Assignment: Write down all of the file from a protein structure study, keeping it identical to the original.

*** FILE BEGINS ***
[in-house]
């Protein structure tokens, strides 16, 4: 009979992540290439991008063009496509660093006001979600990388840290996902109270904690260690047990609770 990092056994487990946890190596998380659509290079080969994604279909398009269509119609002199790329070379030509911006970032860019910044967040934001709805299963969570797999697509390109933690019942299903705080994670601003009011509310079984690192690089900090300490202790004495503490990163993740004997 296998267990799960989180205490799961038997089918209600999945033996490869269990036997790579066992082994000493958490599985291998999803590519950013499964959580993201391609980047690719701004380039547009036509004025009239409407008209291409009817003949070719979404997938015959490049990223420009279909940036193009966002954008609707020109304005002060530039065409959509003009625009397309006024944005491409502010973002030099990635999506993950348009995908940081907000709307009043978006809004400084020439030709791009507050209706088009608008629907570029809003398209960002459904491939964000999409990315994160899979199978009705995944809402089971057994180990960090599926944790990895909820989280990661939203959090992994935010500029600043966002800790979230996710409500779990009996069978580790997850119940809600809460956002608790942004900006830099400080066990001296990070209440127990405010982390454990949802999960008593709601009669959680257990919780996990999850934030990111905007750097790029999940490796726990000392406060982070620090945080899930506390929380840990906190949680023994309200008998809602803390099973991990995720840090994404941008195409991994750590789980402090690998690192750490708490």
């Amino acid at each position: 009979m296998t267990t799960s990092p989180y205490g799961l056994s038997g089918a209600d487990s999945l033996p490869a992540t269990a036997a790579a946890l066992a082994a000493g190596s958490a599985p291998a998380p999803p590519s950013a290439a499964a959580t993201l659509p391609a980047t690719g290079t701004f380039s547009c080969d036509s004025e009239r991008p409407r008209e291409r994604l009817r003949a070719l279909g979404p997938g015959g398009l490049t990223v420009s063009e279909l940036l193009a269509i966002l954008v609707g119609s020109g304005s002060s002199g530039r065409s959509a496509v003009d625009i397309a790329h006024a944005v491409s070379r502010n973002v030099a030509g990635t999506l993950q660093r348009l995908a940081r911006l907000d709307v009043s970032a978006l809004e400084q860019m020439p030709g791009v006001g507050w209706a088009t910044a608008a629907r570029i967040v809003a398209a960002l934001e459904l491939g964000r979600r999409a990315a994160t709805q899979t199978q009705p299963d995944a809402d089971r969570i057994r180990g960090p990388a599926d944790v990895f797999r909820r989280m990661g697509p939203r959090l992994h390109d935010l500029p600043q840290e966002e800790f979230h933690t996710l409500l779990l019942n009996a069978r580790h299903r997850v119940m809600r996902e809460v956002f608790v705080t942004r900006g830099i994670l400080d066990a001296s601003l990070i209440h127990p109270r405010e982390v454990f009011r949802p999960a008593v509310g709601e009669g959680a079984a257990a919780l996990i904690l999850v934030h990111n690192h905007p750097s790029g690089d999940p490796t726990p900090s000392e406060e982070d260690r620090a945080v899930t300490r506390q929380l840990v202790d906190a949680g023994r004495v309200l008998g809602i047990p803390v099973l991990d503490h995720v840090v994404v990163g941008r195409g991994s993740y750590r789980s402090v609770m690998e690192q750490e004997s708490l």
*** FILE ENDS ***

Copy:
[in-house]
């Protein structure tokens, strides 16, 4: 009979992540290439991008063009496509660093006001979600990388840290996902109270904690260690047990609770 990092056994487990946890190596998380659509290079080969994604279909398009269509119609002199790329070379030509911006970032860019910044967040934001709805299963969570797999697509390109933690019942299903705080994670601003009011509310079984690192690089900090300490202790004495503490990163993740004997 296998267990799960989180205490799961038997089918209600999945033996490869269990036997790579066992082994000493958490599985291998999803590519950013499964959580993201391609980047690719701004380039547009036509004025009239409407008209291409009817003949070719979404997938015959490049990223420009279909940036193009966002954008609707020109304005002060530039065409959509003009625009397309006024944005491409502010973002030099990635999506993950348009995908940081907000709307009043978006809004400084020439030709791009507050209706088009608008629907570029809003398209960002459904491939964000999409990315994160899979199978009705995944809402089971057994180990960090599926944790990895909820989280990661939203959090992994935010500029600043966002800790979230996710409500779990009996069978580790997850119940809600809460956002608790942004900006830099400080066990001296990070209440127990405010982390454990949802999960008593709601009669959680257990919780996990999850934030990111905007750097790029999940490796726990000392406060982070620090945080899930506390929380840990906190949680023994309200008998809602803390099973991990995720840090994404941008195409991994750590789980402090690998690192750490708490």
């Amino acid at each position: 009979m296998t267990t799960s990092p989180y205490g799961l056994s038997g089918a209600d487990s999945l033996p490869a992540t269990a036997a790579a946890l066992a082994a000493g190596s958490a599985p291998a998380p999803p590519s950013a290439a499964a959580t993201l659509p391609a980047t690719g290079t701004f380039s547009c080969d036509s004025e009239r991008p409407r008209e291409r994604l009817r003949a070719l279909g979404p997938g015959g398009l490049t990223v420009s063009e279909l940036l193009a269509i966002l954008v609707g119609s020109g304005s002060s002199g530039r065409s959509a496509v003009d625009i397309a790329h006024a944005v491409s070379r502010n973002v030099a030509g990635t999506l993950q660093r348009l995908a940081r911006l907000d709307v009043s970032a978006l809004e400084q860019m020439p030709g791009v006001g507050w209706a088009t910044a608008a629907r570029i967040v809003a398209a960002l934001e459904l491939g964000r979600r999409a990315a994160t709805q899979t199978q009705p299963d995944a809402d089971r969570i057994r180990g960090p990388a599926d944790v990895f797999r909820r989280m990661g697509p939203r959090l992994h390109d935010l500029p600043q840290e966002e800790f979230h933690t996710l409500l779990l019942n009996a069978r580790h299903r997850v119940m809600r996902e809460v956002f608790v705080t942004r900006g830099i994670l400080d066990a001296s601003l990070i209440h127990p109270r405010e982390v454990f009011r949802p999960a008593v509310g709601e009669g959680a079984a257990a919780l996990i904690l999850v934030h990111n690192h905007p750097s790029g690089d999940p490796t726990p900090s000392e406060e982070d260690r620090a945080v899930t300490r506390q929380l840990v202790d906190a949680g023994r004495v309200l008998g809602i047990p803390v099973l991990d503490h995720v840090v994404v990163g941008r195409g991994s993740y750590r789980s402090v609770m690998e690192q750490e004997s708490l």